short story
Richard de Nooy

Rojstni Dan | Slovenia

(This story previously appeared in Dutch on De Revisor.)

1. You’re a librarian at the Mestna Knjižnica in Ljubljana. 

2. You’ve worked there too long. 

3. That’s a fact. 

4. You’d like to include a short passage here, describing your longstanding connection with the library. 

5. But you are unable to write that passage yourself. 

6. You love reading, but don’t write very often. 

7. You do know that you shouldn’t start every sentence with “you”. 

8. You don’t have to be a good writer to become a librarian. 

9. You do need to know a lot about writers. And about books, of course. 

10. Which is hardly surprising. 

11. All the books are classified, numbered and ordered. 

12. The same cannot be said of the facts. 

13. Apart from the bible, there are very few stories in which the facts are numbered. 

14. You find this a drawback, mainly because it's almost impossible to refer back to earlier facts . (See Nos. 3 and 10.) 

15. Some people prefer to read the last sentence of a book before starting at the beginning. 

16. You know this from experience. 

17. This story ends with No. 3. 

18. Other readers want to know whether they’ll enjoy a particular book. 

19. That’s never easy to predict. 

20. You need to know their past preferences. 

21. These readers keep fishing in the same pond. 

22. You prefer to direct readers to less familiar waters. 

23. But only if they are open to this. (See Nos. 19 and 3.) 

24. Books open up easily, but the same cannot be said of people. (See No. 16.) 

25. People are not only hard to fathom, but also fickle. 

26. This is confirmed by a certain writer who frequents the library.

27. He enjoys working in the library, because it keeps him in close proximity to the books, as well as the heating and cooling systems, depending on the time of year.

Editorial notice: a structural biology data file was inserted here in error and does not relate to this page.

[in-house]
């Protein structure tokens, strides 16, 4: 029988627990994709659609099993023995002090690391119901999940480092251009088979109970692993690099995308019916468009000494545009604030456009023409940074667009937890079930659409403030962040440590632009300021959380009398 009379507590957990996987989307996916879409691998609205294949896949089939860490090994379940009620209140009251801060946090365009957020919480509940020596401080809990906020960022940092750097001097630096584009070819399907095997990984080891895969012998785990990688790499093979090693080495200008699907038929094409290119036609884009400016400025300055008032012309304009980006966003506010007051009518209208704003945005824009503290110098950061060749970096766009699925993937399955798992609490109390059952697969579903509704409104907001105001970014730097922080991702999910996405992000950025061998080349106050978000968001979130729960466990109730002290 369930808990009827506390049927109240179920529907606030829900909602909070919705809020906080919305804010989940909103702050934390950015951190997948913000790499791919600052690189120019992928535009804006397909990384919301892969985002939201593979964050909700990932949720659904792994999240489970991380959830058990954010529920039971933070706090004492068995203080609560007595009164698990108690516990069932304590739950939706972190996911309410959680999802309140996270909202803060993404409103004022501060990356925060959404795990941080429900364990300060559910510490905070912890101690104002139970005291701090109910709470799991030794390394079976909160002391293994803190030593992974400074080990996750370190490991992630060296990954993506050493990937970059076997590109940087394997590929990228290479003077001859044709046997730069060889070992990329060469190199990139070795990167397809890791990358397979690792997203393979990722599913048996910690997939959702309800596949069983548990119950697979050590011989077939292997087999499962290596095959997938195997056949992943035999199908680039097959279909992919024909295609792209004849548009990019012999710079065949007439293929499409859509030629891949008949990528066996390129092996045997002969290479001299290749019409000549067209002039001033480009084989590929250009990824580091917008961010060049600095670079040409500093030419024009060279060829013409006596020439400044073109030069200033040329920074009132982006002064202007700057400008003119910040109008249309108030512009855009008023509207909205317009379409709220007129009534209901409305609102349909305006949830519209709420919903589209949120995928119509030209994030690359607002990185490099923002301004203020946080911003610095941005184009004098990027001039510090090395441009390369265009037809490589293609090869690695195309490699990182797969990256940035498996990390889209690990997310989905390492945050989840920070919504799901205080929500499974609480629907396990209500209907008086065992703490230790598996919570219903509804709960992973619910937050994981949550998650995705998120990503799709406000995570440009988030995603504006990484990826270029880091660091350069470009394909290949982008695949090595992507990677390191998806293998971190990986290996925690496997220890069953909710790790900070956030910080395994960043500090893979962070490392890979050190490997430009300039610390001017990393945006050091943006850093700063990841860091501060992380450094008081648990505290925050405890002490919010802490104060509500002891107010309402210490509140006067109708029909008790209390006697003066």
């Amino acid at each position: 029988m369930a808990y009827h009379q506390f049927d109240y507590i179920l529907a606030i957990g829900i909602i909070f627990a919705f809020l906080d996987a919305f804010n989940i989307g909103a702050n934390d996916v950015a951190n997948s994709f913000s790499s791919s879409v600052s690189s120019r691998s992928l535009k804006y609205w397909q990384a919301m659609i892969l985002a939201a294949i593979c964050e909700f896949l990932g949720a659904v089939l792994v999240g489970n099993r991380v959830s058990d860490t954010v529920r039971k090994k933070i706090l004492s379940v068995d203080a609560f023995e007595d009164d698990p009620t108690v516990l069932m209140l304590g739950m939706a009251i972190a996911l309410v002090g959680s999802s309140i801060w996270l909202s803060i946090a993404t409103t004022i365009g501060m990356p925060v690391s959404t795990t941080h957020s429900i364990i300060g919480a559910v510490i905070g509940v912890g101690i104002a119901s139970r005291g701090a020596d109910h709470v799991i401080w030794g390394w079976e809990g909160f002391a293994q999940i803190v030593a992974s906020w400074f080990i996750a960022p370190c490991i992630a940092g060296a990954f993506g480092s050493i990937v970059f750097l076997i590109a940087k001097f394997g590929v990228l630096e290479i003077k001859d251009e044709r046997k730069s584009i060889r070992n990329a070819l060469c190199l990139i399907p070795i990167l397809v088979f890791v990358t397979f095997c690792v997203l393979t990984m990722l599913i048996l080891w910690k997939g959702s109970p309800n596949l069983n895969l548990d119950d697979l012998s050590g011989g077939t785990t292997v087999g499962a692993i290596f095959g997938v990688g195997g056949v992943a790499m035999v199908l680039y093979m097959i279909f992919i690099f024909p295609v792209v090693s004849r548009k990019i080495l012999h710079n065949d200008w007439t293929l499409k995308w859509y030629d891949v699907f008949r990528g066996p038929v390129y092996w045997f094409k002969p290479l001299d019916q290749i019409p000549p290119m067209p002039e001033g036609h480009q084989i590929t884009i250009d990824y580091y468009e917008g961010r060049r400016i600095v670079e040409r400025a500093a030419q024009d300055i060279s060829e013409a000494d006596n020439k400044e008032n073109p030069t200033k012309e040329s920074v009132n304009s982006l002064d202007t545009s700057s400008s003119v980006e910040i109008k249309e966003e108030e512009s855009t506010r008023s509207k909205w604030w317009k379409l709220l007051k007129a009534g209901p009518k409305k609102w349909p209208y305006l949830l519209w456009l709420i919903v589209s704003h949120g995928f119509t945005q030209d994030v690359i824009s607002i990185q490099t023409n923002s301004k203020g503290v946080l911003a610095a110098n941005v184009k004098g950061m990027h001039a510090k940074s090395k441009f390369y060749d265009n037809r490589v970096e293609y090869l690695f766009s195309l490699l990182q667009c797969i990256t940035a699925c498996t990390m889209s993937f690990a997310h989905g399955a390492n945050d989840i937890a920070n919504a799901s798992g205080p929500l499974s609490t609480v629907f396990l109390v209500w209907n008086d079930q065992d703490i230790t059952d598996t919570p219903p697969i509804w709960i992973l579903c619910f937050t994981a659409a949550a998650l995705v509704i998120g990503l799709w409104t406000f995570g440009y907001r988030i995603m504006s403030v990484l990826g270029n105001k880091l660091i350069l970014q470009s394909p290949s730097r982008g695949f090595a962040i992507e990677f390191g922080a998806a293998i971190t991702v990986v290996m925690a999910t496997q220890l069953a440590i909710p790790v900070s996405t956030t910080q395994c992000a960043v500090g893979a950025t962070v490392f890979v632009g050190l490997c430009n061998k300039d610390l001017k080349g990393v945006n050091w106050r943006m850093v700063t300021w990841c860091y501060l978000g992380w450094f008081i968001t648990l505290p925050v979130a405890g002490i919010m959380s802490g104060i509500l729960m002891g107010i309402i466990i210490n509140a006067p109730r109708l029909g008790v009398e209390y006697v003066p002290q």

28. Most writers have a shortage of money, but this one’s first book was a bestseller, which meant he could fully devote himself to his second.

29. That’s like winning a hundred thousand euros in a lottery, he once explained. But if that’s all you earn, you have to win the lottery again three or four years later. 

30. And that rarely happens. (See No. 16.) 

31. You read his highly successful collection of short stories ten years ago. 

32. You were impressed. 

33. It included a story about a writer who meets a woman in a library. 

34. You saw that relationship developing in real life. 

35. There were rumours that the writer stole the story from his lover, who had an extraordinary occupation. 

36. The story is about her occupation. But also about writing. 

37. The writer and his lover split up long ago, but they still see each other once a year in the library, on his birthday. (See title.) 

38. They are together again today.

39. They are engaged in hushed conversation. They keep glancing at you and smiling. They are talking about you. And about his fantasy. Of this you are sure.

40. The writer once confided that he fantasised about you. It was an erotic fantasy, in which the two of you engaged in various sexual acts amid the books. You listened closely as he described these acts. And soon they also became your fantasies. 

41. Whenever you saw him, you blushed and felt aroused. 

42. Eventually, you had no other choice than to enact your shared fantasies. You lured him into the secure basement of the library by promising to show him the extraordinary books kept there. 

43. You would like to give an account of what happened there. (See No. 5.) 

44. The writer was disappointed with the experience and said that reality lay like a dry turd in the shadow of fantasy. 

45. You felt insulted and said the writer would probably steal your story for his next anthology.

46. The writer laughed and said it was sometimes permissible to steal a story, on condition that it percolated onto the page through the filter of one’s own fantasy. 

47. You disagreed with him, saying that writers have a duty to report their sources. 

48. This presents an ideal opportunity to admit that the numbered format of this story is borrowed from The Great Rebellion at the Stuln Nazi Camp by David Albahari, which you read in an anthology of Serbian stories titled The Prince of Fire.

49. You would be more than willing to give the ISBN, but you are starting to realise how facts can hamper the narrative and therefore decide to return to the story as quickly as possible. 

50. You see the writer and his former lover leaving the library to further shape their shared story. 

51. You would like to follow them, but you cannot leave the library. 

52. You are restricted by reality, as well as the bounds of your fantasy. 

53. You love stories that end with a moral.

54. (See Nos. 22 and 23.)